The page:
As I’ve mentioned in other posts I’ve been making some sash windows over the last few months and the time has come to start hanging the sashes which requires sash weights. Due to a design time miscalculation of the weights of the windows I only bought about half the sash weights that I needed – I counted the number of complete windows I was making not the number of sashes 🙁

I managed to stretch the I had lead out for all but the final window for which I had none left. I looked up the price of the weights I would need, just under 12kg worth, and it came to about £40 with shipping. By a happy coincidence though we’ve recently had an extension demolished and I’ve salvaged the old lead flashing. Rather than take the flashing to a scrap dealer who’ll give me probably pennies a kilo I decided to make my own upcycled sash weights.

Ideally I’d melt the lead down and cast my own weights but with the building work still going on I don’t have anywhere to work outside so instead I’ll shape the weights cold.

Start by laying your scrap lead out and hammering it roughly flat.

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Lay out a piece of lead on the bench and hammer it flat again if needed. I worked on a few different lengths of scrap but I found this piece which is about 800mm long easiest to work with.

I’m aiming to make 45mm square weights so I start by marking in from one end and then scoring a line to about half the thickness of the sheet.

I marked 45mm in from the end of the sheet but I found that my weights were a little oversized due to inaccuracies so I’d recommend marking more like 40mm in. Now score lines twice the original distance along the length of the piece of lead.

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Put your best long edge at the front of the bench and measure up 45mm before clamping a long straight edge along the marks. Don’t worry too much if the lead has a bit of a bend along its length it’s easy to hammer back into shape later.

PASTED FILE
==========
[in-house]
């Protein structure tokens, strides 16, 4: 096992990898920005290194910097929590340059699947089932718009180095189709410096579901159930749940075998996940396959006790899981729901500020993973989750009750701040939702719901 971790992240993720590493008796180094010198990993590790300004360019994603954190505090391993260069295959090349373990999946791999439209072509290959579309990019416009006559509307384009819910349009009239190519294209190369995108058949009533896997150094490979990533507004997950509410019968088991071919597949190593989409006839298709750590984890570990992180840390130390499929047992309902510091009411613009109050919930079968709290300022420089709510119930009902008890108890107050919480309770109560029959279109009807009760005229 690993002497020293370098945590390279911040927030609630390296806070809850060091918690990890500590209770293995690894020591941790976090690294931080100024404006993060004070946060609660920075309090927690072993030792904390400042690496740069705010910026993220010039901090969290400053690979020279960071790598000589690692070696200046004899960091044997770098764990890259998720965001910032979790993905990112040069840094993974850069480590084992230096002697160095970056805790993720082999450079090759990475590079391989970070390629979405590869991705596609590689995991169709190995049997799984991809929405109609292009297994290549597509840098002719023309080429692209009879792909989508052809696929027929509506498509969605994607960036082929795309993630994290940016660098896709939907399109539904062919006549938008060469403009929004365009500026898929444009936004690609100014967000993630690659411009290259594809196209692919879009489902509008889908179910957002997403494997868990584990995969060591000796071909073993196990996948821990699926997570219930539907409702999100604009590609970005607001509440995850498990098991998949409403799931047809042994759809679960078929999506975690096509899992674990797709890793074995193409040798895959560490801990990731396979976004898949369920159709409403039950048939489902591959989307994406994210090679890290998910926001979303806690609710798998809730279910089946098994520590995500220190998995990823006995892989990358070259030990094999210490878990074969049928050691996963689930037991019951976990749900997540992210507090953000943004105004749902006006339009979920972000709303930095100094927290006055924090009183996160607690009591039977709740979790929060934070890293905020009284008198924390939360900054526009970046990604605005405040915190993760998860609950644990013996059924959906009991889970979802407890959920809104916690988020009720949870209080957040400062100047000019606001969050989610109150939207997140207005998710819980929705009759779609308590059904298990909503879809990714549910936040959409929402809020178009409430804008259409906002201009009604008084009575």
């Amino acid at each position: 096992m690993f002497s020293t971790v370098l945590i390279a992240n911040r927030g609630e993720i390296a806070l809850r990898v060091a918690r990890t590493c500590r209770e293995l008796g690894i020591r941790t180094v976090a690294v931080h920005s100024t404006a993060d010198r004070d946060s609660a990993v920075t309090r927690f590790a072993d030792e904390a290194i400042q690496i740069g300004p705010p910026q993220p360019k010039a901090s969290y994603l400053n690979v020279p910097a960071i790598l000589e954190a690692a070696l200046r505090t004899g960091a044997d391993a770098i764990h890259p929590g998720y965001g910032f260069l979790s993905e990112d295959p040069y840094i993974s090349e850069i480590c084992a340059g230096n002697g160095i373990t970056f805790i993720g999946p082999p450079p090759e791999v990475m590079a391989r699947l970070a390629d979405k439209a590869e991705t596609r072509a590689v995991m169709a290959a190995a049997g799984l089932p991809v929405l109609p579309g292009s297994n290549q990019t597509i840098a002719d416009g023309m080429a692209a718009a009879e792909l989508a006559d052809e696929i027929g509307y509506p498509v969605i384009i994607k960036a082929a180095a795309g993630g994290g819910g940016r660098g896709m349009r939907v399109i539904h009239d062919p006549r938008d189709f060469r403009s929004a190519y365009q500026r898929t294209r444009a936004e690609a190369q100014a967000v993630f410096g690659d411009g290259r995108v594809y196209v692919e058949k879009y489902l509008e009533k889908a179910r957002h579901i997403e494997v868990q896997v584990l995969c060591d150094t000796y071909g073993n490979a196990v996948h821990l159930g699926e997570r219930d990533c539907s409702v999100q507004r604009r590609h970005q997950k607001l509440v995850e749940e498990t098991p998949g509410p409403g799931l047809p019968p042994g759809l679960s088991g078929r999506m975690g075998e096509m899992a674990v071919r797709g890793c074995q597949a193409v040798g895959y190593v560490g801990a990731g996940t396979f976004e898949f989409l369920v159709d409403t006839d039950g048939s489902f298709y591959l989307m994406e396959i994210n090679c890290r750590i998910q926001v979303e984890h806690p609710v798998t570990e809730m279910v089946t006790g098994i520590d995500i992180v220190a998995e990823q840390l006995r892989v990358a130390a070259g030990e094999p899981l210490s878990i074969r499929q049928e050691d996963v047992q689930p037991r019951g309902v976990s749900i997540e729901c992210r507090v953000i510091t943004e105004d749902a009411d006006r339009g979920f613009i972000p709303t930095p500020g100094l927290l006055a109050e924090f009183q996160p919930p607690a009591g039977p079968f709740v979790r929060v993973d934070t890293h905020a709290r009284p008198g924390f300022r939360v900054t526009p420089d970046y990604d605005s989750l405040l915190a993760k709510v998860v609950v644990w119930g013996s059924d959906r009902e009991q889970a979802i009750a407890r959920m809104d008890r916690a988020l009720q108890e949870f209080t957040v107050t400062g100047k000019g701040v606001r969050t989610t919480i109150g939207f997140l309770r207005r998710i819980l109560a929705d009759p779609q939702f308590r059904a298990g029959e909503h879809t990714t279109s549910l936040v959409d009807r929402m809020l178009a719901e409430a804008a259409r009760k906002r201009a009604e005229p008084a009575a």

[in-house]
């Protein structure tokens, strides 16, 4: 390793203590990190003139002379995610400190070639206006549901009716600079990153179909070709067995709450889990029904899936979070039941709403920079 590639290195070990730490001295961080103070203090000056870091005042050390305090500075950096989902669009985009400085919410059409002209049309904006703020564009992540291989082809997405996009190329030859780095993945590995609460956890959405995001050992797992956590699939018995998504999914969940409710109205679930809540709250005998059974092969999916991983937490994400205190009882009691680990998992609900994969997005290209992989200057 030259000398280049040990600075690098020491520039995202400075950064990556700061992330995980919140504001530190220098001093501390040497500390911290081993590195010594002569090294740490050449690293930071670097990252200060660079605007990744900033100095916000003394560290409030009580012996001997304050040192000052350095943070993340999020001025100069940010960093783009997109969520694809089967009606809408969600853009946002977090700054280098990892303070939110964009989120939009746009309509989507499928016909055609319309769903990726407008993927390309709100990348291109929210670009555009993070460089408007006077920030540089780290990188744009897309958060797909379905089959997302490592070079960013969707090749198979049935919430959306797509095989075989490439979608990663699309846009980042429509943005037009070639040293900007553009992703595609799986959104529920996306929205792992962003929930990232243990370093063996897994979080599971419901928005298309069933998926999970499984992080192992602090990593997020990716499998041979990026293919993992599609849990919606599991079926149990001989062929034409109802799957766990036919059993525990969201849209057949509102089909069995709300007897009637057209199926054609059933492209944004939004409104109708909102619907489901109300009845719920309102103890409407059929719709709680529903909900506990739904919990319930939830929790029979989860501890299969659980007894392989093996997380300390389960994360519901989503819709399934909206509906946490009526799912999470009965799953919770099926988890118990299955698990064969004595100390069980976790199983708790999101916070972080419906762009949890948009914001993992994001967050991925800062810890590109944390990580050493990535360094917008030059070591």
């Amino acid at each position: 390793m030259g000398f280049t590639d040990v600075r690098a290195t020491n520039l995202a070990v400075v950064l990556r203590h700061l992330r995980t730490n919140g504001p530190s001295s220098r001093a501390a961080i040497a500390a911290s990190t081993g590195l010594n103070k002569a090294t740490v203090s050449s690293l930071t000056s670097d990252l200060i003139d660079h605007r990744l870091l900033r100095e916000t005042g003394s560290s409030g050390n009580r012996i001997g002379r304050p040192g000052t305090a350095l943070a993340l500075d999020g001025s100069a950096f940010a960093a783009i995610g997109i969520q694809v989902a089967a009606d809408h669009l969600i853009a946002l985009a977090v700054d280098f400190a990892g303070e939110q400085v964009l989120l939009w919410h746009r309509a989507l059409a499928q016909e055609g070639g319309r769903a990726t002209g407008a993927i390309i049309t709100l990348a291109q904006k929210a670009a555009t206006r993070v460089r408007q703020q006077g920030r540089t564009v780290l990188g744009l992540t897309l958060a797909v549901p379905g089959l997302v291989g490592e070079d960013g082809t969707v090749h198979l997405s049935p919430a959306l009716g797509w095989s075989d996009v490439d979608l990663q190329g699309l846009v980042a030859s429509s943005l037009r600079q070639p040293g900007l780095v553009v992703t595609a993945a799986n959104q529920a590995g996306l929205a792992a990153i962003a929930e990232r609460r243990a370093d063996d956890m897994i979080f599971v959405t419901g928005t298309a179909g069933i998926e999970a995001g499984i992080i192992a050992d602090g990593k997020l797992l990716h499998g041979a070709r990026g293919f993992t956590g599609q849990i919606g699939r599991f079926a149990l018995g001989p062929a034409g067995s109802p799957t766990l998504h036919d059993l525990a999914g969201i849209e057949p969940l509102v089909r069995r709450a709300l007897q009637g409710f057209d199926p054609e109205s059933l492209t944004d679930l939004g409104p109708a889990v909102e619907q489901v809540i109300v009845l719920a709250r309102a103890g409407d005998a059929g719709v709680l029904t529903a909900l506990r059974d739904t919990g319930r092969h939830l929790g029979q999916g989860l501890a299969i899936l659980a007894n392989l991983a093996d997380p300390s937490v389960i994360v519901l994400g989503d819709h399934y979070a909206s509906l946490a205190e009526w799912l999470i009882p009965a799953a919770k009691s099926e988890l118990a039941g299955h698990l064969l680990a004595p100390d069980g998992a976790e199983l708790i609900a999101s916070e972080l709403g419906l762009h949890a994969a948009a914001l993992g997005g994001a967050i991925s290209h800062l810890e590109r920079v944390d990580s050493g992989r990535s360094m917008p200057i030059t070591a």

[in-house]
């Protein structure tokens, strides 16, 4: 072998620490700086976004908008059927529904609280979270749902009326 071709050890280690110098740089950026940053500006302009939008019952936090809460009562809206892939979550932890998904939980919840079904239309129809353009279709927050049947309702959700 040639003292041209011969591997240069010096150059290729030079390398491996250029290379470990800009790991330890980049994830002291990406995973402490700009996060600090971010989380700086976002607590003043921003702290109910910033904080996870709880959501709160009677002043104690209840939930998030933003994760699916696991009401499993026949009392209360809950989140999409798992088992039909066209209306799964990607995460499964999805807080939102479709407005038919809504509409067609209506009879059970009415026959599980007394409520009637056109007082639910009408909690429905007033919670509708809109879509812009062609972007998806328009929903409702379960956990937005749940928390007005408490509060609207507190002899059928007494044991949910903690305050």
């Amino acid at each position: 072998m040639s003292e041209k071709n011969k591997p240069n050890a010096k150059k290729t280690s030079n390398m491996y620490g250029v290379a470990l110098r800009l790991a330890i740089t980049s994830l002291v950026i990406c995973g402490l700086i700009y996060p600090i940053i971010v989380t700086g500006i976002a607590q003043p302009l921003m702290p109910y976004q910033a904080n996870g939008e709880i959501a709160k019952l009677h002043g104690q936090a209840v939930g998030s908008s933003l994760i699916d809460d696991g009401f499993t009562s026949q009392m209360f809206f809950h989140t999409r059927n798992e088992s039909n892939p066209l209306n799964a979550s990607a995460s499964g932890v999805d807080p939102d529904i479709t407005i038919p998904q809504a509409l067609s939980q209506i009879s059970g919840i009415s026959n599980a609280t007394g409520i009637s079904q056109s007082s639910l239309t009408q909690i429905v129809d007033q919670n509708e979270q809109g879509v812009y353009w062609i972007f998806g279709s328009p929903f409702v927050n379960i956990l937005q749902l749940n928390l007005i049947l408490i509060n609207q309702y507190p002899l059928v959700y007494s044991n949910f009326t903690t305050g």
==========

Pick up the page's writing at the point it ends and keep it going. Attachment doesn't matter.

A few passes with the knife should be enough to cut deeply into the lead so remove the clamps and straight edge and turn the lead over.

Bend the sash weights lead at the score line taking some care not to distort it too much. Work it backwards and forwards until it breaks, you should find that it’ll break cleanly after a couple of repetitions.

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Stack all your lead strips up and, you guessed it, hammer them flat. I found that I got much better results when I hammered a pile of lead flat rather than just a single thickness.

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Now select a single strip of lead and bend it at the first score mark. Flip it over and score the back where the first part ends. Flip it over and bend it at the second score mark. Repeat the process until the whole piece is folded up.

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You should now have a stack of lead that looks quite a bit like a sash weight. Use your flat faced mallet to give it a good hammering on all faces. Hammering on the side faces will remove any bend that the lead sheet may have had. Hammering on the top face will compress the stack making it more like a single block.

If you have any problems with your folding that have caused sheets to stick out they can usually be hammered back in with an everyday metal faced hammer. I hit this stack so hard I broke the top sheet loose, try to avoid this but don’t worry if it happens it doesn’t make any difference to the weight.

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Here you can see the various different stacks I made up. This probably took me about an hour but now that I know what I’m doing I could easily do it in half that time and get a better finish. I didn’t take much care to clean rubbish off the lead before I started and with hindsight perhaps I should have.

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Sash weights have a hole that runs through the middle of the weight. It’s typically around 12mm but I’m going to drill mine at 9mm as that’s enough for the cord I’m using. While you can drill the blocks as they are I found it was much easier if I wrapped some tape around them first. The problem is that lead is quite sticky and the block tended to come unfolded as the drill got deeper if I didn’t tape it.

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I drilled the blocks at the drill press using a vice to hold the work piece. Keep a tight hold of the vice as the lead will stick to the bit. I found it was best to take little pecks at the lead rather than trying to just power through. On the up side the swarf that comes off isn’t sharp.

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Drilling the rope hole causes a huge burr to on the top face but being lead it’s easy to remove with either a knife or in my case a countersink. Once cleaned up I threaded the weights onto a piece of sash cord and ended up with the world heaviest necklace.

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